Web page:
I'm coming across the notation $^1 S_0$, $^3 P_1$, $^1D_2$ etc. in relation to particle states. What do the two numbers and the letter represent? I've tried googling to no avail and it just appears in ...
1
vote
0answers
18 views

Calculating frequency shift due to atomic recoil momentum [closed]

The question: An atom of hydrogen emits a photon of energy $2eV = hf_0$. As a result, the H atom recoils causing the frequency of the photon to be changed to $f$. Write an expression for the change in ...
1
vote
1answer
47 views

Bohr's model of atom

In our textbook, under developments that lead to Bohr's atomic model, it is stated Dual nature of electromagnetic radiation. atomic spectra which could be explained only by assuming quantized ...
0
votes
4answers
89 views

Bohr's quantization of angular momentum

I cannot seem to find a derivation for $L=\frac{nh}{2\pi}$ I do not understand what led Bohr to quantize angular momentum in units of Planck's constant and how he was sure it works. I understand that ...
5
votes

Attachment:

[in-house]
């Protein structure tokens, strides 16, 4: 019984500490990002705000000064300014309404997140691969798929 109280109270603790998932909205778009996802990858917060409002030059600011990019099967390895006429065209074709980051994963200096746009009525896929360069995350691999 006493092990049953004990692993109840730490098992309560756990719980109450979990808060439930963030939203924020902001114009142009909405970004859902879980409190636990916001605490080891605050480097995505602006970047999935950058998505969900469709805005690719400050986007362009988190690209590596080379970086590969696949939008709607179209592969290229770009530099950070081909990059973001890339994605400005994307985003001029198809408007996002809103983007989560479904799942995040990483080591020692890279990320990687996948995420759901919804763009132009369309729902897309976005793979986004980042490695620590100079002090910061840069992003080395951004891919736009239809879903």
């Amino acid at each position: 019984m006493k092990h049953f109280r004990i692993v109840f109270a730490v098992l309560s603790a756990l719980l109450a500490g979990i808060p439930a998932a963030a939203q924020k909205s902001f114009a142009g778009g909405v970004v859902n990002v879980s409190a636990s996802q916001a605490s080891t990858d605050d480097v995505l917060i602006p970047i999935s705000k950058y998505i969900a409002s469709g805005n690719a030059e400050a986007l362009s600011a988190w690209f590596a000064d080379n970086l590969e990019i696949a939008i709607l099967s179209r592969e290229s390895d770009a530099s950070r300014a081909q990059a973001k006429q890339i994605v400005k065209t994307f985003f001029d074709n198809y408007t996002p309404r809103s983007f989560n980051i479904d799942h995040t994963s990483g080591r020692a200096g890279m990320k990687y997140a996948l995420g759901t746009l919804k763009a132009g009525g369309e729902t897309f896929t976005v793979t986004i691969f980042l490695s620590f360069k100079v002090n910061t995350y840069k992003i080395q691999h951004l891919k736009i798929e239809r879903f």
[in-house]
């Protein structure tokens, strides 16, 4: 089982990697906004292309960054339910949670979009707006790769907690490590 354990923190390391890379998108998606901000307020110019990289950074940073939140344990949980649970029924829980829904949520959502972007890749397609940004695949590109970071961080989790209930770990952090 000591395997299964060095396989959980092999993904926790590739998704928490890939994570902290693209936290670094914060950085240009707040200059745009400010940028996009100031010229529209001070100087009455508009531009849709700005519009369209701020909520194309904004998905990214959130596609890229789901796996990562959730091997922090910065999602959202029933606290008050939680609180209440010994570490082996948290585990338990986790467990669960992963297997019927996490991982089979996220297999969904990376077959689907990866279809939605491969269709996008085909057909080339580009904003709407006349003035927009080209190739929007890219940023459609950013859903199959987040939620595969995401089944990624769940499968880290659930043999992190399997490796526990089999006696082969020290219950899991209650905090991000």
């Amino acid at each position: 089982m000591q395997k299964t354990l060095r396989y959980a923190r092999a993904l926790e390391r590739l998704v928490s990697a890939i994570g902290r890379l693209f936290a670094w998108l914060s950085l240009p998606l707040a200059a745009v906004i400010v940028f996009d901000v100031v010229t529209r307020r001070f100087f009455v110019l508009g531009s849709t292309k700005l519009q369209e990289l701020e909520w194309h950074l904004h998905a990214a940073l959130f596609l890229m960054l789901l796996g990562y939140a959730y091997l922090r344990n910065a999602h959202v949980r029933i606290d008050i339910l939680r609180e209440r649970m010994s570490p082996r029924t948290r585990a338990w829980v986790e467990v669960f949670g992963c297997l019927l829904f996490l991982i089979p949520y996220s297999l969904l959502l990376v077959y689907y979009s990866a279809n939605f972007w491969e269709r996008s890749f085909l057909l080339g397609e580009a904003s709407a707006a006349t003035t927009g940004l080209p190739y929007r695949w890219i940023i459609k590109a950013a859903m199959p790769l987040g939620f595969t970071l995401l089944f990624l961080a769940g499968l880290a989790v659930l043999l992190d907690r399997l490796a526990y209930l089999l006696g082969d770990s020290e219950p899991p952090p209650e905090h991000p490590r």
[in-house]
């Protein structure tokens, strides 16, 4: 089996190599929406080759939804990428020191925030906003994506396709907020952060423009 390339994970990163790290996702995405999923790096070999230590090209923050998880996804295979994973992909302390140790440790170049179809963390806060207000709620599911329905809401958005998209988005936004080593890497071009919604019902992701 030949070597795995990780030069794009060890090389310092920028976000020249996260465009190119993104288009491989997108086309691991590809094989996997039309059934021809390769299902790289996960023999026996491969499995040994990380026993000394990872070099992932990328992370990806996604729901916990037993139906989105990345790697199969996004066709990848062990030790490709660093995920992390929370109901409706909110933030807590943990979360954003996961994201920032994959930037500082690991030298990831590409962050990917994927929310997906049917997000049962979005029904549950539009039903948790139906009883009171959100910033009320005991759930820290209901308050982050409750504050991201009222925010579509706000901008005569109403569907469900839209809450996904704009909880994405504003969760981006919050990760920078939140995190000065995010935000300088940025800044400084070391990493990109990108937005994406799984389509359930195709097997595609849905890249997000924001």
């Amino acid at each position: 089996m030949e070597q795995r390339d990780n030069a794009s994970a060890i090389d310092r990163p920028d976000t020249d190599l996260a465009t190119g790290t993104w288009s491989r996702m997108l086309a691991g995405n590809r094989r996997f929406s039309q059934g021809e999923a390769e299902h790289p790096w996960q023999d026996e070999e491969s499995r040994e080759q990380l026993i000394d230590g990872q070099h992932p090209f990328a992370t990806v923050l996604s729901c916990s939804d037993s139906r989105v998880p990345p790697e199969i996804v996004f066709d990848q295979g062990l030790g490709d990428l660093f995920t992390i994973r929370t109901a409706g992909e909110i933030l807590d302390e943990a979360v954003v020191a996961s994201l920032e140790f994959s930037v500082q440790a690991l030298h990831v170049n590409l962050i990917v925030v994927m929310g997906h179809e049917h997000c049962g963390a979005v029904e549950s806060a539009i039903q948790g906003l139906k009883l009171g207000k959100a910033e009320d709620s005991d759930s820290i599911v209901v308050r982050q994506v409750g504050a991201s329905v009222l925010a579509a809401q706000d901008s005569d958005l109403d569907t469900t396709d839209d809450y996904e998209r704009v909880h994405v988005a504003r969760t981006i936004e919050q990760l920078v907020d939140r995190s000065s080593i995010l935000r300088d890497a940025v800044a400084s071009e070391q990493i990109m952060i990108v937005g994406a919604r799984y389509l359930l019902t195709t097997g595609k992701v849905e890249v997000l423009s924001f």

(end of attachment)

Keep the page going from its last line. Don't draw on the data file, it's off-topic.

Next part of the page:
4answers
144 views

How to explain smooth absorption spectrum of nature (plants, etc.) while the atoms have discrete absorption lines?

From quantum mechanics, a photon of energy exactly equal $h\nu=E_2-E_1$ could be captured by an atom that has the energetic level levels $E_1$ and $E_2$ (with $E_1<E_2$). This corresponds to "...
2
votes
1answer
87 views

Why was the AC Stark effect only discovered after the laser was invented?

I was reading a paper about the theory of the AC Stark effect, and I was struck by the following assertion: For instance, the first observation of the AC Stark effect initiated by the laser radiation ...
1
vote
1answer
85 views

Wavepacket for hydrogen atom?

We normally observe classical behaviour due to the time dependent schrodinger equation in simple quantum systems when we introduce 'Gaussian wavepackets' which have bell shaped uncertainty in energy, ...